Grandpa was a quiet and gentle man. Grandma did most of the talking. He was over six feet tall and she was a little over five feet, feisty and independent. They obviously had agreed that he would make the big decisions and she would make all the small ones. All of the decisions were small.
I was four years old when my brother and I were sent to live with Grandma and Grandpa, whom I called Papa, during World War II. My father was away, not at war because he had failed the medical, working on the railroad tracks and bridges. Mother was in a sanatorium for advanced tuberculosis suffers. She had undergone surgery to remove a young fetus and collapse a badly diseased lung. The sanatorium was located in the mountains about 500 miles away from our town in an aptly named place called Waterfall where the patients could live isolated and silent in the cold dry air that doctors thought could cure TB. There was a large cemetery located on the grounds but the two years in the sanatorium and extended rehabilitation prolonged mother’s life for another twelve years. Grandma and Papa, then aged 81 and 76, had the task of raising two active and undisciplined young boys. Even at their advanced ages I was told they apparently did a good job of it.
Papa had little education but, unlike his father, he could read and write. He was the tenth child of a family with twelve children, eight of them girls, but three had died as infants. When I went to live with Grandma and Papa they lived on a 2½ acre block of land on the edge of town. They walked to church and caught a bus to the local store. Even though I was then only 4 years old I still remember the house and garden, the horse named “Toby” and some of the stories Papa told me.
The house, which resembled the old house on their farm Windy Hill, had two bedrooms and a sitting room used when guests stopped by. The center of the house was the kitchen with a large wood-fired stove that burned all day to provide hot water and heat. Papa and Grandma slept in one bedroom and the other was kept for visitors. The rest of the time my older brother slept there and I slept in a small iron bed in the laundry next to the wood-fired copper tub for boiling the clothes and two tubs to rinse them after they were boiled. The house had electricity but Grandma preferred to use the oil-burning lamps to save money. At the front of the house Papa built a small wire enclosed room under the veranda where our mother could sleep if she came home for rehabilitation. As it was outside the house the room was a cold and lonely place.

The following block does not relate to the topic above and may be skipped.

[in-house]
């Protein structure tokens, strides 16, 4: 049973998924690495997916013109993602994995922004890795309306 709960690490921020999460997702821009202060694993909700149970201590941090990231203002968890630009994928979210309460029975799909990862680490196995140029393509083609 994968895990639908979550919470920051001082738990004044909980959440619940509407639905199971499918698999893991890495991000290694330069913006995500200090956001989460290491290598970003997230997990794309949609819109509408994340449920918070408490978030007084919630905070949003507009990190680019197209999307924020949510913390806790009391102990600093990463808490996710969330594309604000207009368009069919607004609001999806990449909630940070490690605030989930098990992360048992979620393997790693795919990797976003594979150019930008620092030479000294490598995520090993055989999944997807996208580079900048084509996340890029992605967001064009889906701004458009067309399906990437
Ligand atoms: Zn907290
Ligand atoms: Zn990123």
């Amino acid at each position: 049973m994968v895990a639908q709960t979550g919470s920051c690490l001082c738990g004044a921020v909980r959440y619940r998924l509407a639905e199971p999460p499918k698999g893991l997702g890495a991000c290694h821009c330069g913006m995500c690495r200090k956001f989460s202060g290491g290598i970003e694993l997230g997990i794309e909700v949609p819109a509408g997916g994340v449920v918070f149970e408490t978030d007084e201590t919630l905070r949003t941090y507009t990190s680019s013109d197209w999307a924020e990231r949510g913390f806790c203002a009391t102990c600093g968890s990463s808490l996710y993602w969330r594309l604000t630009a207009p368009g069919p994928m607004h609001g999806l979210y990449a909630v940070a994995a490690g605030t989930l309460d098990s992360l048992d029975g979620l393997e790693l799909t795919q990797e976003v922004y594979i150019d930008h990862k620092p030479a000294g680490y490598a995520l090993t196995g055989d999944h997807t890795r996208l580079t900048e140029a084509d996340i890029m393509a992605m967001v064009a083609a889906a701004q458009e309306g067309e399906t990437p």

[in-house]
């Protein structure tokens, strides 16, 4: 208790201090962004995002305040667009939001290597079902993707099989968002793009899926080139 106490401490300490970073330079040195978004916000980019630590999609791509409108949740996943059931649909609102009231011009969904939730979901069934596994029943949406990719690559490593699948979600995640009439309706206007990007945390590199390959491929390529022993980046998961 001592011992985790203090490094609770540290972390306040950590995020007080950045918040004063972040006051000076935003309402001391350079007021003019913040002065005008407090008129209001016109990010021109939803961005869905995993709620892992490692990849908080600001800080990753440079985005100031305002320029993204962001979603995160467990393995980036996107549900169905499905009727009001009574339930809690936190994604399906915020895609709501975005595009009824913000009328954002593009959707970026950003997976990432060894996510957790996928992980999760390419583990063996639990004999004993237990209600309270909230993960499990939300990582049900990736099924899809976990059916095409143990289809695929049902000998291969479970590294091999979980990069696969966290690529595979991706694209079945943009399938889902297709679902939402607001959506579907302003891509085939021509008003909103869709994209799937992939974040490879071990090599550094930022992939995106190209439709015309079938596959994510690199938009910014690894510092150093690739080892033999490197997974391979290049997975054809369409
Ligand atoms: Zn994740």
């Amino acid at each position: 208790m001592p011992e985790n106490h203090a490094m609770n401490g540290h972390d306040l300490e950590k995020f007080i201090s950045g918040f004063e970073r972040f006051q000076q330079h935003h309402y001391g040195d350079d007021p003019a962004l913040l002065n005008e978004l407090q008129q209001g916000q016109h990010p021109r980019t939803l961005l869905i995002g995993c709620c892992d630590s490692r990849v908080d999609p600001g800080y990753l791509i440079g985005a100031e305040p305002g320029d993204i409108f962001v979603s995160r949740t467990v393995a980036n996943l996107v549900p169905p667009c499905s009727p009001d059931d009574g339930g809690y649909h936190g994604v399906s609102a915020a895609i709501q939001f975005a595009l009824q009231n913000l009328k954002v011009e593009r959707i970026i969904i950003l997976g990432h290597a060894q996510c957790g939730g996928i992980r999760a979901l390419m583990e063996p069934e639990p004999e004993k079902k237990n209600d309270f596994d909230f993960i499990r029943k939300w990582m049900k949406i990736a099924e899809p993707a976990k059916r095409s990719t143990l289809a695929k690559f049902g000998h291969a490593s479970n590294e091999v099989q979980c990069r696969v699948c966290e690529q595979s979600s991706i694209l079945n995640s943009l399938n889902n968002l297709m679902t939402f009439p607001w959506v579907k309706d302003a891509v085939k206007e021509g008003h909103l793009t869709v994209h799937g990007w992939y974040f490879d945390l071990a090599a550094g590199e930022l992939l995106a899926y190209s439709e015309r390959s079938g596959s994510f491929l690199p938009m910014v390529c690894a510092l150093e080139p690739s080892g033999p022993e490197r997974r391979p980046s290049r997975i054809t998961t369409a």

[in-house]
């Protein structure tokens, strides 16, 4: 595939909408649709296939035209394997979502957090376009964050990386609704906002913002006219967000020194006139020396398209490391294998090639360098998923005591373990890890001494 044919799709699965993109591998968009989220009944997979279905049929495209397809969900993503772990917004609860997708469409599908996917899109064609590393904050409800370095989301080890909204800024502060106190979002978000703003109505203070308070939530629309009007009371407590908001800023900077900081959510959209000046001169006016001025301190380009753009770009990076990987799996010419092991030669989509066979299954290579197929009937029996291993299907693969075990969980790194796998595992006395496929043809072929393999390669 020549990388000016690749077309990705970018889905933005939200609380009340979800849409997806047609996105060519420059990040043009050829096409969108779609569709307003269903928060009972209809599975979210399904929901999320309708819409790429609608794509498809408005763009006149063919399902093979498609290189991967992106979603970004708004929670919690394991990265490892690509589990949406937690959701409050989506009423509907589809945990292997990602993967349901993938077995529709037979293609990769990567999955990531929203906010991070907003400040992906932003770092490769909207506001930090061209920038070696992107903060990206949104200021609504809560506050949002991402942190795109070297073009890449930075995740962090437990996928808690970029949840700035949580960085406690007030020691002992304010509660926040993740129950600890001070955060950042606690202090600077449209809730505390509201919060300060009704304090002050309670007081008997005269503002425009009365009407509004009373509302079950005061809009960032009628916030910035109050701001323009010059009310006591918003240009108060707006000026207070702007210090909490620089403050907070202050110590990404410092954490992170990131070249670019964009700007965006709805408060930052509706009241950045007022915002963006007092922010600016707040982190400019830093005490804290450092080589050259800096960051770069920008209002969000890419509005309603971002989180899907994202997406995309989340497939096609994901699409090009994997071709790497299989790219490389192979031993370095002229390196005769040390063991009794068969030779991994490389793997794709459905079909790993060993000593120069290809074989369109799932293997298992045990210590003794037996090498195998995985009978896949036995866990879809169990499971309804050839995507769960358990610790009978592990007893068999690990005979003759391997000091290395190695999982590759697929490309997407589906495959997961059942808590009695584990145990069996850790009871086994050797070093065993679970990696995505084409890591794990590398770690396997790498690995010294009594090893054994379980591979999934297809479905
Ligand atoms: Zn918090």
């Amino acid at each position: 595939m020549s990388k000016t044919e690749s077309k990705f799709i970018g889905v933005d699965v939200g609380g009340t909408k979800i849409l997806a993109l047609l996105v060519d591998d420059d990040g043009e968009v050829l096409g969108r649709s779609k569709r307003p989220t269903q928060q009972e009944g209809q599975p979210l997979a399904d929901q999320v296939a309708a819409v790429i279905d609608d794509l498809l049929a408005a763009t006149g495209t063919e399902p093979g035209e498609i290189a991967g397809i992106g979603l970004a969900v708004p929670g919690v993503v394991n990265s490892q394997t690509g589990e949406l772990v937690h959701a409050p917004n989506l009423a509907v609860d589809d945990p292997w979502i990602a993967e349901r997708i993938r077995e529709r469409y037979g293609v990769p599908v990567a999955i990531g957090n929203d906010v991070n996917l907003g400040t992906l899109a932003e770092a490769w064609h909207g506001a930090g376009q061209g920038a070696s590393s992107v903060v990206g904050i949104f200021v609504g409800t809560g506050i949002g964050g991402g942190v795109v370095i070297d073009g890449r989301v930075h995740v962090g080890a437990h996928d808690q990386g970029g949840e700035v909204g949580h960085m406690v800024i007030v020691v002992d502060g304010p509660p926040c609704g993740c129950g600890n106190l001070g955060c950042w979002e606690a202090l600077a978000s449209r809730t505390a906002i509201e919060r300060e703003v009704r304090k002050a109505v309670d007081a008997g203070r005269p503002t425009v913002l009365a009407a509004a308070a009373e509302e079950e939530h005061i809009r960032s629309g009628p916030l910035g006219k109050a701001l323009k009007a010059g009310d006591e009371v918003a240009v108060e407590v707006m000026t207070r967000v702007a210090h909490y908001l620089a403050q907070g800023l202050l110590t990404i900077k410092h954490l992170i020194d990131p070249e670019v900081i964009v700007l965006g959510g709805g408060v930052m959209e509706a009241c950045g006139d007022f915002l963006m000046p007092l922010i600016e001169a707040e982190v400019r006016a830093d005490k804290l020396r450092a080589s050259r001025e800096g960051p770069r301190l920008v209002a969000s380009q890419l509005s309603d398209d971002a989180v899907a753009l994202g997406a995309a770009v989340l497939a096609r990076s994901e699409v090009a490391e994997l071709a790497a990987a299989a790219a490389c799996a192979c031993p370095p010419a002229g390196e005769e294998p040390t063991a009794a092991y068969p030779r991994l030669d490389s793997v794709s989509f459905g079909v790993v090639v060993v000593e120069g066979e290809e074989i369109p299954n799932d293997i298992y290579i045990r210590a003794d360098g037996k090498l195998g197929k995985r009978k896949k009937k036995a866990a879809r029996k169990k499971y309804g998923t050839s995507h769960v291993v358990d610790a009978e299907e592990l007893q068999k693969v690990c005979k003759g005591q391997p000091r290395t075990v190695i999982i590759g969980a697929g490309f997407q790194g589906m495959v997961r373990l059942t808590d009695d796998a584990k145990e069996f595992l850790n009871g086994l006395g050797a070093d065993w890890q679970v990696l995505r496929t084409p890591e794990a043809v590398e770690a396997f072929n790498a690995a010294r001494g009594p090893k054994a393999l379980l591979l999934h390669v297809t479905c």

At the rear of the house was a large verandah with a dirt floor where Grandma would sit in her rocking chair next to a huge pile of firewood ready for the kitchen stove and the laundry. In summer it was the coolest place in or near the house because it caught the breeze. No one else sat in Grandma’s chair. As they did not have a refrigerator the back verandah was the best place for the “Coolgardie Safe” to keep the food and milk cool and fresh. Grandpa made the “Coolgardie Safe”, originally designed in the gold fields, from a wooden frame and wire mesh walls. On top of the 6’ safe was a galvanized iron tray filled with water and hessian material was hung over the wooden frame with its ends in the water tray. As the hessian became wet and the breeze came it would pass through the hessian and evaporate the water. This cooled the air inside the safe and the food. There was a metal tray underneath the safe to catch the excess water as it soaked through the hessian.
There was a large garden shed where Grandma hung her precious pot plants, and a deep well where Papa could draw water for the animals and the vegetable garden. There was no sewerage so a small toilet was built about 50 yards from the house. We called it the “outhouse” and the “soil man” came each week to empty the can. It had no lighting and the narrow path from the house was the longest walk I ever experienced especially on winter nights. Grandma would send my brother to walk with me carrying a lantern and wait while I sat inside the “outhouse” shivering with fear and from the cold night. Most nights my brother would run back to the house leaving me fumbling for the little squares of newspaper hanging from a hook behind the door, terrified of the darkness and the walk back to the house. On other nights he would hide behind the garden shed and leap out with a loud scream as I stumbled past in the dark. He laughed when I ran crying back to the house.